The U.S. Chamber of Commerce has submitted a brief of amicus curiae (i.e., a friend of the court brief) to the U.S. District Court for the District of Columbia in an excessive fee case against the American National Red Cross. The Chamber of Commerce says the goal of its brief is to “aid the court’s consideration of the defendants’ motion to dismiss by providing context on recent trends in ERISA [Employee Retirement Income Security Act] litigation and how this case is situated in the broader litigation landscape.”
The chamber says the rapid increase in excessive fee litigation is not “a warning that retirees’ savings are in jeopardy,” but proof that converting “subpar allegations” into settlements has proven to be a lucrative endeavor for attorneys bringing the lawsuits.
The amicus brief notes that the number of excessive fee suits “has exploded in the past 18 months,” culminating in more than 100 such suits filed in 2020 and many more filed this year. The chamber says the claims are not generally based on the details of a particular plan, but that, many times, lawyers “advertise for current or former employees willing to serve as plaintiffs and pursue the litigation, often with minimal communication with their clients during the process.” The brief also points out that the excessive fee cases originally focused on large corporate 401(k) plans, but have moved to include cases against smaller plans and nonprofits, such as the Red Cross.
The chamber also notes that the majority of cases have cookie-cutter complaints. Citing a motion to dismiss a lawsuit against the University of Miami, it says the complaint was “a literal copy and paste,” with its “allegations, right down to the typos … lifted directly from complaints in other cases about other plans offered by other universities, without regard for how (or even if) they relate” to the University of Miami’s plan.
The brief says attorneys’ incentives to file these lawsuits can be attributed in large part to two factors: First, they have become adept at using ERISA’s perceived complexity to evade dismissal, regardless of the quality of the allegations; and, second, given the cost of discovery and the inflated damages figures advanced by plaintiffs’ experts, there is often substantial pressure to settle if a case survives dismissal—again, regardless of the merits. “As a result, plaintiffs’ attorneys have been able to turn cookie-cutter allegations into lucrative paydays with plans of all shapes and sizes,” the brief says.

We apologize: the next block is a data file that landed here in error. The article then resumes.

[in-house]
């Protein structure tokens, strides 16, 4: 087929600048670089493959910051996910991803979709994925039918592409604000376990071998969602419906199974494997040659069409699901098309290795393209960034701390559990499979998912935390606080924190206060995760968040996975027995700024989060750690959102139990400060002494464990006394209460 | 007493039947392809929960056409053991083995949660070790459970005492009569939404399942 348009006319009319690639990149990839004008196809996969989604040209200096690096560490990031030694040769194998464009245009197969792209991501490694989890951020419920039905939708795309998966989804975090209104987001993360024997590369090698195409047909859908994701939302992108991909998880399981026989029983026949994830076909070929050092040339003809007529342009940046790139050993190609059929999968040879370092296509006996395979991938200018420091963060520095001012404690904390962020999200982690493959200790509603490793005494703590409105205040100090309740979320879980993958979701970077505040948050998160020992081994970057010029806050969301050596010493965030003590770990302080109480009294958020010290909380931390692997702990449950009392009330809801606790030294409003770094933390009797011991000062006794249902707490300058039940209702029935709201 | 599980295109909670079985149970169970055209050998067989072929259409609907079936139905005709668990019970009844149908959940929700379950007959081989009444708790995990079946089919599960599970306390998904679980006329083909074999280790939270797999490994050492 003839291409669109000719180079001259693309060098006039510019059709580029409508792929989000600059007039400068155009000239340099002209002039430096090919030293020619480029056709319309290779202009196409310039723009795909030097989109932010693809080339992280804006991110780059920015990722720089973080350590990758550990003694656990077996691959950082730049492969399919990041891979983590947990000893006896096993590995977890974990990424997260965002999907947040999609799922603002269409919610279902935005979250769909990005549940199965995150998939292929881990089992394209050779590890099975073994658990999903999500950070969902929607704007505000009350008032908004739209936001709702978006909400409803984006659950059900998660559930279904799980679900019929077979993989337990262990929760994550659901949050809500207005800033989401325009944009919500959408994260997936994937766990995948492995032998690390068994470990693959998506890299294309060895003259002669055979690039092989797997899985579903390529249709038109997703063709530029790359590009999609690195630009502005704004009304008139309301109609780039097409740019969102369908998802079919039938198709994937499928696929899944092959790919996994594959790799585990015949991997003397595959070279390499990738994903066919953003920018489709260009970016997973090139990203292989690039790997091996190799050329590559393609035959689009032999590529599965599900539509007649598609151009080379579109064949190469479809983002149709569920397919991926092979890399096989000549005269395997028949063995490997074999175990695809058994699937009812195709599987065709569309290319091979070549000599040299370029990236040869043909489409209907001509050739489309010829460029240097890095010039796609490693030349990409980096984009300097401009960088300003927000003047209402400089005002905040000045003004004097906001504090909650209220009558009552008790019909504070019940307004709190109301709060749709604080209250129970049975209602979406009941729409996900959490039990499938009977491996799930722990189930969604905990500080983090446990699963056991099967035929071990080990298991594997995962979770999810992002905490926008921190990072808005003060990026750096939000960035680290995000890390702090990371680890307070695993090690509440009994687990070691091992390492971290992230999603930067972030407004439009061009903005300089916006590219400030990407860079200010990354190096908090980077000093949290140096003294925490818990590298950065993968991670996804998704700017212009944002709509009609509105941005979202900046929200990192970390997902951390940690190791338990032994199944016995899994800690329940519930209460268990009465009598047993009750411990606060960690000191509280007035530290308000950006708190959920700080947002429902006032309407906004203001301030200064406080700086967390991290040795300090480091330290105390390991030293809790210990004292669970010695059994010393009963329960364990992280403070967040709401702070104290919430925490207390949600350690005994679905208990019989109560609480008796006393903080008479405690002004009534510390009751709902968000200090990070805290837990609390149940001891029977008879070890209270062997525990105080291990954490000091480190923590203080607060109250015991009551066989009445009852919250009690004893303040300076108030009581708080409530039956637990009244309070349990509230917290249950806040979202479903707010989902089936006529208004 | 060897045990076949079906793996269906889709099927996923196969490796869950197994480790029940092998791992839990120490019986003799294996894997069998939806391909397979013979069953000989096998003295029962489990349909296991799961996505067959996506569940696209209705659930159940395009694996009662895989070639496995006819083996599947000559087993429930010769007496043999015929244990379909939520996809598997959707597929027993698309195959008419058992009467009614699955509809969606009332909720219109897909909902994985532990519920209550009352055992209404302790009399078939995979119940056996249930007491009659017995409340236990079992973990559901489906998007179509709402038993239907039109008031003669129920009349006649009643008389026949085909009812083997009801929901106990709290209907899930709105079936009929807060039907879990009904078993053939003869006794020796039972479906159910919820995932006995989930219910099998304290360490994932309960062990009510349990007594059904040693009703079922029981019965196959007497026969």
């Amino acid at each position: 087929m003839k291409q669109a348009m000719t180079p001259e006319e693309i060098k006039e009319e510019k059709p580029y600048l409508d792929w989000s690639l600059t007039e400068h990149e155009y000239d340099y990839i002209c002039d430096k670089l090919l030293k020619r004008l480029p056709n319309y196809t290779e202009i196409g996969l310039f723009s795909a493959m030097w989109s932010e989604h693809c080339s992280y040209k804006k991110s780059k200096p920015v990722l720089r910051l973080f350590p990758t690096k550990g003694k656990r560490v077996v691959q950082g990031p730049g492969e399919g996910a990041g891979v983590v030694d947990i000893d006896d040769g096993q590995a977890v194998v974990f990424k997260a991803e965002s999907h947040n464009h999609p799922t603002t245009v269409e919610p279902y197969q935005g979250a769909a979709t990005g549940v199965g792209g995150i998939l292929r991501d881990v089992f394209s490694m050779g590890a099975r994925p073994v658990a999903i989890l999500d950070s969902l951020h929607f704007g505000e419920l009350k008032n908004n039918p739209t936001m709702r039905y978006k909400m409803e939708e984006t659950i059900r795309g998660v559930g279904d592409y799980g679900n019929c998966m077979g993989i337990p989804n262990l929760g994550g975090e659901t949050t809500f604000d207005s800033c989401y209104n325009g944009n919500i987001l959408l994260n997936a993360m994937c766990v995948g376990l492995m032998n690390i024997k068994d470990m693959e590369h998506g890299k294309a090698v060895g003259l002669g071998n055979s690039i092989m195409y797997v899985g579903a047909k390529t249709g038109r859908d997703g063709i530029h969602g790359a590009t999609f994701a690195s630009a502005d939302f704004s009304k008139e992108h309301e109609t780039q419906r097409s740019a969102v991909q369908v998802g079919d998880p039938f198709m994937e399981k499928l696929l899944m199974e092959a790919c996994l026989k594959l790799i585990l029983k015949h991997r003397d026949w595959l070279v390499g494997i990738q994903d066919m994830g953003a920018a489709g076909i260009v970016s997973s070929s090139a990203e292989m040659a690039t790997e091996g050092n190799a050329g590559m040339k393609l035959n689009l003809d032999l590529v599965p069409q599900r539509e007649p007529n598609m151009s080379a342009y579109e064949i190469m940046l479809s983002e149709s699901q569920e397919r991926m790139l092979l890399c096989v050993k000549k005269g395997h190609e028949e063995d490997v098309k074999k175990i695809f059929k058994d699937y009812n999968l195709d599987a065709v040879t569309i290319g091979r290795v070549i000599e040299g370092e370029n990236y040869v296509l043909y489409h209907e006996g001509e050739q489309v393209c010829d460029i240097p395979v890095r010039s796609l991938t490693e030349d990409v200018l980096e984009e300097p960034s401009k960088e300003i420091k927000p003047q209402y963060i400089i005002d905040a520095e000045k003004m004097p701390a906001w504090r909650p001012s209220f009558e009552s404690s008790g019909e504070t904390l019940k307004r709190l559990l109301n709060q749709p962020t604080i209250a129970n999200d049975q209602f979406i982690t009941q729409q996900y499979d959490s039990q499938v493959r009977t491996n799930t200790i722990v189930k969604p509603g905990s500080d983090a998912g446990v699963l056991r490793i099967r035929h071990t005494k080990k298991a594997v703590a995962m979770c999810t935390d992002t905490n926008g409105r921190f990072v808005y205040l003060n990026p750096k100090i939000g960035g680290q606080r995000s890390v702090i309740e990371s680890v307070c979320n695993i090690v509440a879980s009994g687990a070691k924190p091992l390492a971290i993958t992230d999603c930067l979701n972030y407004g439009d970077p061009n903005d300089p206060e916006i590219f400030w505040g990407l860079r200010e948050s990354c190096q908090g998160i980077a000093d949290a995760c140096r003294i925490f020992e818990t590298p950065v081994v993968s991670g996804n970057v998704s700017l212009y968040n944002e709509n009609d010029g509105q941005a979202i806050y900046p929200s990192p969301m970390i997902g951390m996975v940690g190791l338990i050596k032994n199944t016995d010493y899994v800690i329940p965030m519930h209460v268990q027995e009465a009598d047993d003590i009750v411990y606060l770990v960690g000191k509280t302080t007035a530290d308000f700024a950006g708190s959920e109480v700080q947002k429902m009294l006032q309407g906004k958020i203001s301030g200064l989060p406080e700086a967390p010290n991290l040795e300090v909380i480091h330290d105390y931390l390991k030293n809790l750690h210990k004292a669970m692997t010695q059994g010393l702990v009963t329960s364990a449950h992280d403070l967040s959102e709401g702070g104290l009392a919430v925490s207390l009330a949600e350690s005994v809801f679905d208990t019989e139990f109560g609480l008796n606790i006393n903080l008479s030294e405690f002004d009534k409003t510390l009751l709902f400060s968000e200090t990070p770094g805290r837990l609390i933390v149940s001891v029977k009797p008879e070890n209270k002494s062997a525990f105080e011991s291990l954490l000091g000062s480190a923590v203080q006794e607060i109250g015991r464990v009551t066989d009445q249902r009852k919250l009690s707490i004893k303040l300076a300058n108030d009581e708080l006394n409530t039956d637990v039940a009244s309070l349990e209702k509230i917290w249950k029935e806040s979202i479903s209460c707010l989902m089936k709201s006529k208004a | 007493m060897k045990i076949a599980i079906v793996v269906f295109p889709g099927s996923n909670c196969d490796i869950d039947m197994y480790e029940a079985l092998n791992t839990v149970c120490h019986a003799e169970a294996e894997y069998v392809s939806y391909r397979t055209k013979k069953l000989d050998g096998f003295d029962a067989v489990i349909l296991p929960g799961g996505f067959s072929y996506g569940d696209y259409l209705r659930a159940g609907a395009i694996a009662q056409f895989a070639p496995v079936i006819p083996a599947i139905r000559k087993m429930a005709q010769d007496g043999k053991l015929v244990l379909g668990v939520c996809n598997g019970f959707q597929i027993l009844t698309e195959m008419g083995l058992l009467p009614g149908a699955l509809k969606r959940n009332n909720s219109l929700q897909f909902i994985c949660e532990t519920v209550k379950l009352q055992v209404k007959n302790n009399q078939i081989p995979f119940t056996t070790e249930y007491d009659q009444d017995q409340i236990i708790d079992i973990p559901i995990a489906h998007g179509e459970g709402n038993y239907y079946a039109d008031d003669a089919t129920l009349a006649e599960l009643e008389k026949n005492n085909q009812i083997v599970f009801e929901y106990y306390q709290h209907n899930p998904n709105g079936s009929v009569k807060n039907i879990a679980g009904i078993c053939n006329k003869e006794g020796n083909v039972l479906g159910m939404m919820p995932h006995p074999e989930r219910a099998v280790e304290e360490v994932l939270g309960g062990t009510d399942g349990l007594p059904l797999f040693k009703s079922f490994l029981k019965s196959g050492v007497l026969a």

The chamber contends that plaintiffs’ attorneys often manufacture factual disputes to avoid dismissal and use the benefit of hindsight to second-guess the decisions of plan fiduciaries. The complaints often point to occasional periods of underperformance of certain funds or note that alternative, lower-fee options were available, but typically do not allege that the plan fiduciaries used a flawed process in making their decisions. Instead, the Chamber says, the lawsuits ask courts to infer that plan sponsors must have breached their fiduciary duties because they did not choose these alternative investments for their plan lineups.
“The attorneys then exploit the perceived complexity of ERISA’s statutory scheme to barrel past the motion-to-dismiss stage, resisting dismissal by claiming a dispute of fact even where their conclusory allegations are belied by publicly available data regarding performance and fees, or even by their own allegations in other lawsuits,” the brief says.
When a case survives dismissal, the chamber says plan sponsors have to choose between expensive and intrusive discovery or settling a case with large damage requests but minimal merit.
The chamber’s brief also says the surge of litigation has significant negative consequences for plan participants. Plan fiduciaries are being pressured to limit their investments to a narrow range of options at the expense of providing a diversity of choices with a range of fees, fee structures, risk levels and potential performance upsides, which ERISA expressly encourages, the chamber contends. In addition, the brief argues, given the lawsuits’ single-minded emphasis on cost, fiduciaries may forgo recordkeeping packages that include financial education, since that type of benefit could come with an additional cost.
The chamber points out that the increase in litigation has led to an increase in the cost of fiduciary liability insurance and made it more difficult to procure such insurance. This increased cost could lead large plan sponsors to make less generous employer contributions to their plans, and it could make employer contributions cost-prohibitive for small employers, the chamber says, adding that this goes against ERISA’s intent to encourage the offering of retirement plans to employees.
The chamber cites the Supreme Court’s influential 2014 ruling in Fifth Third v. Dudenhoeffer, which instructed courts to apply “careful, context-sensitive scrutiny” in order to “divide the plausible sheep from the meritless goats,” and the chamber says anything less than this careful scrutiny “would create precisely the types of negative consequences that Congress intended to avoid in crafting ERISA.”
“Amicus urges the court to adopt and apply that level of scrutiny to this case,” the brief concludes.
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